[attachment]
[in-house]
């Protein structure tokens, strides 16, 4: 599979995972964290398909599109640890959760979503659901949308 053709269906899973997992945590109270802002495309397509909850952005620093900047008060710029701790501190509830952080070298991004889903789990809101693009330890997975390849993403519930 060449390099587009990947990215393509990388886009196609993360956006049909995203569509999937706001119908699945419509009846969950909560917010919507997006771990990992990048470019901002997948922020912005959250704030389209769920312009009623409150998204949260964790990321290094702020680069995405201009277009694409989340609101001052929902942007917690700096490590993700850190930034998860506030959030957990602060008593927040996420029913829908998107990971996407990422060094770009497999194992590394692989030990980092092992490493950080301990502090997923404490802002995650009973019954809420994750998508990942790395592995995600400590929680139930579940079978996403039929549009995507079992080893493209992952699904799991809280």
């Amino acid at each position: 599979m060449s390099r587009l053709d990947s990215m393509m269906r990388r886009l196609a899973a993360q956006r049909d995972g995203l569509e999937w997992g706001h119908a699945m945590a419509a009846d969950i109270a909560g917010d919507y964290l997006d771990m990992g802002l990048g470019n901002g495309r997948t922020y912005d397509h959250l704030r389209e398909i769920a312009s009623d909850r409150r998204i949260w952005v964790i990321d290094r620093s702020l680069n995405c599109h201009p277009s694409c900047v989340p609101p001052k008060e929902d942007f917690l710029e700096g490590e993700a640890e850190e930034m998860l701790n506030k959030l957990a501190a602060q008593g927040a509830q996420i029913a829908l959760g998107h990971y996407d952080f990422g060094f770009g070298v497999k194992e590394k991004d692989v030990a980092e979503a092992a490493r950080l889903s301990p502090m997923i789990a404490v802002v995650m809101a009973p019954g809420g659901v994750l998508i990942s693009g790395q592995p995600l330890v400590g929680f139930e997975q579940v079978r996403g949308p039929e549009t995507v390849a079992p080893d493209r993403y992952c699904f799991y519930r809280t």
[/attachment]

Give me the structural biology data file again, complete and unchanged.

[in-house]
């Protein structure tokens, strides 16, 4: 599979995972964290398909599109640890959760979503659901949308 053709269906899973997992945590109270802002495309397509909850952005620093900047008060710029701790501190509830952080070298991004889903789990809101693009330890997975390849993403519930 060449390099587009990947990215393509990388886009196609993360956006049909995203569509999937706001119908699945419509009846969950909560917010919507997006771990990992990048470019901002997948922020912005959250704030389209769920312009009623409150998204949260964790990321290094702020680069995405201009277009694409989340609101001052929902942007917690700096490590993700850190930034998860506030959030957990602060008593927040996420029913829908998107990971996407990422060094770009497999194992590394692989030990980092092992490493950080301990502090997923404490802002995650009973019954809420994750998508990942790395592995995600400590929680139930579940079978996403039929549009995507079992080893493209992952699904799991809280």
């Amino acid at each position: 599979m060449s390099r587009l053709d990947s990215m393509m269906r990388r886009l196609a899973a993360q956006r049909d995972g995203l569509e999937w997992g706001h119908a699945m945590a419509a009846d969950i109270a909560g917010d919507y964290l997006d771990m990992g802002l990048g470019n901002g495309r997948t922020y912005d397509h959250l704030r389209e398909i769920a312009s009623d909850r409150r998204i949260w952005v964790i990321d290094r620093s702020l680069n995405c599109h201009p277009s694409c900047v989340p609101p001052k008060e929902d942007f917690l710029e700096g490590e993700a640890e850190e930034m998860l701790n506030k959030l957990a501190a602060q008593g927040a509830q996420i029913a829908l959760g998107h990971y996407d952080f990422g060094f770009g070298v497999k194992e590394k991004d692989v030990a980092e979503a092992a490493r950080l889903s301990p502090m997923i789990a404490v802002v995650m809101a009973p019954g809420g659901v994750l998508i990942s693009g790395q592995p995600l330890v400590g929680f139930e997975q579940v079978r996403g949308p039929e549009t995507v390849a079992p080893d493209r993403y992952c699904f799991y519930r809280t």